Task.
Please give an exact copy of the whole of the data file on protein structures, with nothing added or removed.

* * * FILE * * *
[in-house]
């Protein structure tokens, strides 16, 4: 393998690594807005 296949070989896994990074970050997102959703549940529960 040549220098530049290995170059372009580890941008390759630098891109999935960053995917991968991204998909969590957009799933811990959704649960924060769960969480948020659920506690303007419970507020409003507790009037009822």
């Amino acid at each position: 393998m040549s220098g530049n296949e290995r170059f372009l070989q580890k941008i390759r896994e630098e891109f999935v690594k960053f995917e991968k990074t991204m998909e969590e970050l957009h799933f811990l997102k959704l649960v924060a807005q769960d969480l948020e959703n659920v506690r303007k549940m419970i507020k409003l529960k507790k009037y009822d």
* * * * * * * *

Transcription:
[in-house]
């Protein structure tokens, strides 16, 4: 393998690594807005 296949070989896994990074970050997102959703549940529960 040549220098530049290995170059372009580890941008390759630098891109999935960053995917991968991204998909969590957009799933811990959704649960924060769960969480948020659920506690303007419970507020409003507790009037009822």
């Amino acid at each position: 393998m040549s220098g530049n296949e290995r170059f372009l070989q580890k941008i390759r896994e630098e891109f999935v690594k960053f995917e991968k990074t991204m998909e969590e970050l957009h799933f811990l997102k959704l649960v924060a807005q769960d969480l948020e959703n659920v506690r303007k549940m419970i507020k409003l529960k507790k009037y009822d």